Psychologist Susann Linn, in town promoting her book The Case for Make Believe, showed her audience a slide of the puppet above to drive home an unsettling reality — play is vanishing from childhood. The sock puppet was followed by one of a horse puppet (though it could have been a donkey, but not a unicorn or a zebra) and then one of Cookie Monster. Guess which image invited the widest range responses to her questions: What is this? What is its name?
Creative play, the very lifeblood of childhood that is central to all that comes after, is vanishing from our kids’ lives, overtaken by screens, beeping mechanical action figures, talking robots, videos and other “toys” that make child’s presence nearly superfluous.
“But what does it do?” asked a child who was given a battery-free, plug-less, screen-deficient stuffed animal. Linn traced how the minutes 6-8-year-old children spent doing what we called play back in our day — drawing, building with blocks, dressing up — dropped from an already minimal 25 in 1997 to only 16 five years later.
“Play is central to learning,” she said, “it teaches children the glorious experience of self-generation.” It might sound elementary that play teaches self-control, broadens problem solving skills, helps children act out their feelings. But not in today’s world where parents have been seduced into thinking that babies can be made smarter by watching Baby Einstein tapes and being set up in front of computers as soon as they can sit. Linn, who is also director of the Campaign for a Commercial-Free Childhood warned of what she’s dubbed the coming of Problem Solving Deficit Disability because children no longer have the experience of extended periods of using their imagination. Where will our scientists come from? she asked.
What has curtailed the hours that used to be given over to finger paints, turning refrigerator boxes into space ships and playing in the fresh air? Fear, organized activities, and the commercialization of childhood to the tune of $17 billion in 2007. Up from $100 million the year my first born was conceived 25 years ago. And even that sounds like a lot. The miniaturization of technology, she said, has been a disaster for children as it has made it all the easier to create a universe in which minds in formation are so infrequently, if at all, called on to bring their own ideas into the world.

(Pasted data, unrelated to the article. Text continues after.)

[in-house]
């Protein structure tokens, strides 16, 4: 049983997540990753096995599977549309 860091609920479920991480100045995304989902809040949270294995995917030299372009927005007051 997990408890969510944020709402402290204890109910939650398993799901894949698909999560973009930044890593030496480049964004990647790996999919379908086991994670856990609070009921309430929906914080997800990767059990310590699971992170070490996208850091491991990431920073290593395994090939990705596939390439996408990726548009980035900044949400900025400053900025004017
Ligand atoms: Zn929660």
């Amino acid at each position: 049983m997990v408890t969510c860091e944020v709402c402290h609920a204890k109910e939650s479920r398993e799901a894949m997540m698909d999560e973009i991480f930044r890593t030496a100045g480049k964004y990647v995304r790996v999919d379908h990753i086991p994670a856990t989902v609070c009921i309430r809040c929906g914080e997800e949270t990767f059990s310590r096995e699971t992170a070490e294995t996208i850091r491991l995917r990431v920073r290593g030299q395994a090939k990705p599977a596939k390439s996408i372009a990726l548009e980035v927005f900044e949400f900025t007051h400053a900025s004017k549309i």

I could go on and on but I won’t. Bottom line kids don’t need to be seduced by Webkins into becoming pint-sized on-line consumers. The best screen in a kid’s life is the parent wise enough to give him toys that will inspire creativity not extinguish it. Watching Baby Einstein won’t get your daughter into Harvard. Playing in the sandbox probably won’t either but she might come up with an interesting essay.
Play is the foundation of what it is to be human. Think about that one. Where will we be our if children’s capacity for independent thought is snuffed out? Woes R Us.
Here’s my playlist:
Ladel’s Books — a terrific bookstore in Detroit; multicultural books games puzzles, plus a great outdoor garden beneath a beautiful tree for parties and playing.
Chinaberry Books — wonderful selection of books for all ages, classics new and old for readers infant to 90. Toys, puppets, oh this is a wonderful wonderful company.
Ravensburger Ignore the online malarkey promoted on the home page and look through the board games. Ingenious, creative, multi-level, Ravensburger games challenge all ages and skill levels. My daughter routinely beat me at a memory game based on Grimm’s fairy tales. Remember, Enchanted Forest, Emma?
Catch up on last week’s Book Fair events:
Harry and David: Faith in the City